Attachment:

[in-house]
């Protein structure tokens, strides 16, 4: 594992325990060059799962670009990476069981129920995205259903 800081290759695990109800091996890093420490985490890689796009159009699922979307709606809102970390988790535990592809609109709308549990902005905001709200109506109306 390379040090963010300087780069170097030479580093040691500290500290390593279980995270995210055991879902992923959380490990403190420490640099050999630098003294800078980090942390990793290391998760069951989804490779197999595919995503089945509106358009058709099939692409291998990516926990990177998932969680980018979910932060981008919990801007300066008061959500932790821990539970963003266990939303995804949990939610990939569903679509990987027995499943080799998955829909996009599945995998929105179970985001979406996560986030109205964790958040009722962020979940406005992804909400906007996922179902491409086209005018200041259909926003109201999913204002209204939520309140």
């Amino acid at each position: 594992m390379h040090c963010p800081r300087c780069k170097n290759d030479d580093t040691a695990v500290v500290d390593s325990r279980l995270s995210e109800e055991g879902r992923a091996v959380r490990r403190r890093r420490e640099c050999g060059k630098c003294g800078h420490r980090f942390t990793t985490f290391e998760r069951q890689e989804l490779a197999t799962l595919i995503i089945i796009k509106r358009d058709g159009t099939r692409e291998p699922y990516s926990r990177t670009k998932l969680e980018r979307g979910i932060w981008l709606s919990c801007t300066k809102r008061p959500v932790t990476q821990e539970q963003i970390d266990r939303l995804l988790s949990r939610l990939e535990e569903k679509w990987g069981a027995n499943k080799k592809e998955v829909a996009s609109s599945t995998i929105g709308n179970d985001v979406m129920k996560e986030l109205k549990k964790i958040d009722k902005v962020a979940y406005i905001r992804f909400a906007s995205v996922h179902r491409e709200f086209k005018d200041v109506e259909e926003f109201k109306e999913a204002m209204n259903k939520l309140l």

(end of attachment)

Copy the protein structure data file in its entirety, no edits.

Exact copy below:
[in-house]
């Protein structure tokens, strides 16, 4: 594992325990060059799962670009990476069981129920995205259903 800081290759695990109800091996890093420490985490890689796009159009699922979307709606809102970390988790535990592809609109709308549990902005905001709200109506109306 390379040090963010300087780069170097030479580093040691500290500290390593279980995270995210055991879902992923959380490990403190420490640099050999630098003294800078980090942390990793290391998760069951989804490779197999595919995503089945509106358009058709099939692409291998990516926990990177998932969680980018979910932060981008919990801007300066008061959500932790821990539970963003266990939303995804949990939610990939569903679509990987027995499943080799998955829909996009599945995998929105179970985001979406996560986030109205964790958040009722962020979940406005992804909400906007996922179902491409086209005018200041259909926003109201999913204002209204939520309140």
């Amino acid at each position: 594992m390379h040090c963010p800081r300087c780069k170097n290759d030479d580093t040691a695990v500290v500290d390593s325990r279980l995270s995210e109800e055991g879902r992923a091996v959380r490990r403190r890093r420490e640099c050999g060059k630098c003294g800078h420490r980090f942390t990793t985490f290391e998760r069951q890689e989804l490779a197999t799962l595919i995503i089945i796009k509106r358009d058709g159009t099939r692409e291998p699922y990516s926990r990177t670009k998932l969680e980018r979307g979910i932060w981008l709606s919990c801007t300066k809102r008061p959500v932790t990476q821990e539970q963003i970390d266990r939303l995804l988790s949990r939610l990939e535990e569903k679509w990987g069981a027995n499943k080799k592809e998955v829909a996009s609109s599945t995998i929105g709308n179970d985001v979406m129920k996560e986030l109205k549990k964790i958040d009722k902005v962020a979940y406005i905001r992804f909400a906007s995205v996922h179902r491409e709200f086209k005018d200041v109506e259909e926003f109201k109306e999913a204002m209204n259903k939520l309140l």